Periostosis of the Tibia

Tamara Semen [Ohio State University]  &  Tyler Shugg [University of Notre Dame]

This study systematically observed periostosis within the St Stephen’s Byzantine monastery collection.  While the exact cause of periostosis can not be discerned for individual monks, determining the frequency and intensity of the periosteal reaction provides an understanding of group morbidity.  Periostosis is a cellular response that causes inflammation of the bone due to a tear in the periosteum.  The bone sends osteoclasts to the site of trauma, attempting to rid itself of the foreign pathogens.  The accumulation of cellular fluid to the location increases tissue mass while new bone is laid down.  Currently, any trauma or pathogen that gets underneath the periosteum can develop into periostosis.    For Byzantine St. Stephen’s, the localized nature of the periosteal lesions suggest trauma as the etiological agent. The moderate level of periostosis does not point to a problem in the overall health of the population, but suggests a relatively healthy community who was able to cope with and survive the daily traumas that they faced performing their work in such a biologically strenuous setting.

Osteoarthritis of the Shoulder and Elbow Joints

Kendra Loebs  [University of Puget Sound] &  Grace Samolcyzk [University of Notre Dame]

The purpose of this study was to survey the incidence of osteoarthritis in the shoulder and elbow joints to aid in the reconstruction of activity patterns in the Byzantine St. Stephen’s collection.  Six landmarks were scored for the presence of three osteoarthritic indicators.  The historical literature indicates that the monks from this and other monasteries were involved in strenuous manual labor, such as gardening, gathering, and building, which utilized the upper limbs. In the St. Stephen’s collection, little difference is seen in the prevalence of osteoarthritis between sides, except for the humeral head.  Analysis of the types and prevalence of osteoarthritis in Byzantine St. Stephen’s and comparative groups shows that some groups are highly similar while others are significantly different in terms of the percentage of individuals affected by osteoarthritis.  This may indicate that similar activities were performed by the members of these groups.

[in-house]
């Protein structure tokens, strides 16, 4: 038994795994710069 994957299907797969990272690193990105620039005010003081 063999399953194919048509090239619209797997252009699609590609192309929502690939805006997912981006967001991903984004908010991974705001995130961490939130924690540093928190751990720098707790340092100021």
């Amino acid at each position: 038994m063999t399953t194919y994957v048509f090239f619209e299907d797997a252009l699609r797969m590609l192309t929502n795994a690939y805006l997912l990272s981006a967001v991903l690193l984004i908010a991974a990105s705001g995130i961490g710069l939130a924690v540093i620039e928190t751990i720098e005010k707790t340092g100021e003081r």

Dental Calculus and Phytolith Analysis

Elizabeth Browning [Ohio State University] &  Katie Keegan [University of Notre Dame]

Calculus samples were analyzed, showing a high degree of light calculus on the buccal and lingual surfaces of the teeth. This may have resulted from protein consumption or patterns of oral hygiene. A methodology was developed to prepare the phytolith samples from the calculus for analysis using a light microscope. The first part of the project addressed the dental calculus component of the research, the latter segment outlined methods for phytolith analysis.



2006 Projects -- Paleopathology at Byzantine St. Stephen’s

Previous NSF-REU Summers

A summary of previous research projects can be found:

  1. 2011 Projects

  2. 2010 Projects

  3. 2009 Projects

  4. 2008 Projects

  5. 2007 Projects

  6. 2006 Projects

  7. 2005 Projects

  8. 2004 Projects

  9. 2003 Projects

  10. 2002 Projects

  11. 2000 Projects


Guest Scientist

Prof. Donald Ortner of the Smithsonian Institution’s Museum of Natural History will be the guest scientist for the 2007 Program.  He will work with each group to fine tune their research design as well as provide instruction on various aspects of paleopathology.

  1. Prof. Ortner’s Smithsonian Webpage

  2. Natural History Museum at the Smithsonian